Economic pain in heartland as Fed hike nears
By Nick Carey CHICAGO - America's heartland, the vast area in the middle of the country that produces much of the nation's food and energy and is home to many of its traditional manufacturers, is sending warning signals that all is not well with ...
By Nick Carey
CHICAGO - America's heartland, the vast area in the middle of the country that produces much of the nation's food and energy and is home to many of its traditional manufacturers, is sending warning signals that all is not well with the economy.
From agriculture to heavy equipment and small business lending, farmers, manufacturers and transport companies that serve them are taking hits from a stronger dollar or plunging prices for farm commodities and oil.
Industry executives worry that the expected move by the U.S. Federal Reserve to raise interest rates on Wednesday - which would be the first hike in a decade - could put more jobs at risk.
"Many of the companies that we do business with are hurting and some have already gone away," said Bill Hickey, president of Chicago-based steel company Lapham-Hickey Steel, which has seven mills across the country and supplies processed steel to car makers and construction firms. He worries banks could start cutting off credit to troubled industrial companies.
The Thomson Reuters/PayNet Small Business Lending Index fell 5 percent in October from the previous month and was flat on the year, marking only the second time it had failed to rise since February 2010.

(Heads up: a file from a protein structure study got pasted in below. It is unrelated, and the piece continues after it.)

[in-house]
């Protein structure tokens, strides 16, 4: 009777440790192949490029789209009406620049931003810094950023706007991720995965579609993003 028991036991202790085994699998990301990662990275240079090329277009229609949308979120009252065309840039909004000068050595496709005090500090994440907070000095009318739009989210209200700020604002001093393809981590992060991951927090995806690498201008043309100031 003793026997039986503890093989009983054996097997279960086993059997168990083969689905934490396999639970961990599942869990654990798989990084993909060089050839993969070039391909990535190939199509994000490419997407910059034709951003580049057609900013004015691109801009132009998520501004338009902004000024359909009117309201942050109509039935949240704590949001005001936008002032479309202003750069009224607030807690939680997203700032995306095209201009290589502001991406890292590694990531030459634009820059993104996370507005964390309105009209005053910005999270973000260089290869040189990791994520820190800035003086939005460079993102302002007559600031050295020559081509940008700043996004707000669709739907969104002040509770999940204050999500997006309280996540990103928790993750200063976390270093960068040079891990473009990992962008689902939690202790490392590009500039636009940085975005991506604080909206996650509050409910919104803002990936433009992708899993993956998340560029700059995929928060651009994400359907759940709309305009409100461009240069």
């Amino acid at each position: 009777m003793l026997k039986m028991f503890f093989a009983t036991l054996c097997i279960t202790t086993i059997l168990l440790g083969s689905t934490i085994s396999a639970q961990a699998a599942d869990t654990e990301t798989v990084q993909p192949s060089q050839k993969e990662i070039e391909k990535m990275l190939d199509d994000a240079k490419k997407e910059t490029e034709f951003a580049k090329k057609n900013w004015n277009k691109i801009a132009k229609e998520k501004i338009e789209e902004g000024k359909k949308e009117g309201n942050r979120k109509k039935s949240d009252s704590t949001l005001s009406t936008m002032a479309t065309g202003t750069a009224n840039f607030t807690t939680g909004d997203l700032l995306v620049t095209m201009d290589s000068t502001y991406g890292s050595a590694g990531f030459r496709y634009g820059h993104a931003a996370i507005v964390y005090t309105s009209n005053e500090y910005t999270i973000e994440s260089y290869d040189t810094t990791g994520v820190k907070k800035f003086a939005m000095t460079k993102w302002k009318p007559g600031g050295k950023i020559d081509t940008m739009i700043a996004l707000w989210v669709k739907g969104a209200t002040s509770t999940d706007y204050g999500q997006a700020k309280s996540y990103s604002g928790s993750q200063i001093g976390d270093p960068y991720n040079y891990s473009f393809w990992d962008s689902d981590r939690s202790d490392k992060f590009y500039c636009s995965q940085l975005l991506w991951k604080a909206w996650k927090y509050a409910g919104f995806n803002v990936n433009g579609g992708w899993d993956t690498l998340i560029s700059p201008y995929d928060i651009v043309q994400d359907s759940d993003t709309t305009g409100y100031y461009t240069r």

Weakness in the manufacturing, farm and transport sectors likely will not deter a rate increase by the Fed, economists say.
There is "no doubt that manufacturing weakness is costing growth," said Harm Bandholz, chief U.S. economist at UniCredit Research. However, the sector only accounts for about 12 percent of the U.S. economy and some areas like automotive are performing well.
"You can't say that everything is perfect," he said. "But the United States is not doing so bad anymore that we need zero-percent interest rates."
The downbeat indicators from heartland industries illustrate the economy's lumpiness.
Preliminary data show that November U.S. orders for heavy, over-the-road trucks fell 59 percent from a year earlier - the worst November since 2009, according to transportation analysis firm FTR.
Freight at the U.S. major railroads was off 1.9 percent for the year through Dec. 5. Coal accounts for much of the decline. But shipments of consumer goods by container - or intermodal shipments - were only up 1.6 percent.
"The numbers are as bad as I've seen them," said Anthony Hatch, an independent railroad analyst.
Farmers are under pressure from declining crop prices and weak demand. U.S. farm incomes are expected to drop 38 percent for all of 2015, the steepest year-on-year drop since 1983. Nathan Kauffman, an economist with the Kansas City Fed, said higher rates would create "the potential for more financial stress."
Detroit's automakers are having a boom year, but manufacturers dependent on commodity markets, such as mining and construction equipment maker Caterpillar Inc and farm equipment manufacturer Deere & Co, are cutting jobs and warning of weak sales into 2016.
The Institute for Supply Management's purchasing managers' index for manufacturers hit 48.6 percent in November. Any number below 50 generally shows manufacturing is contracting.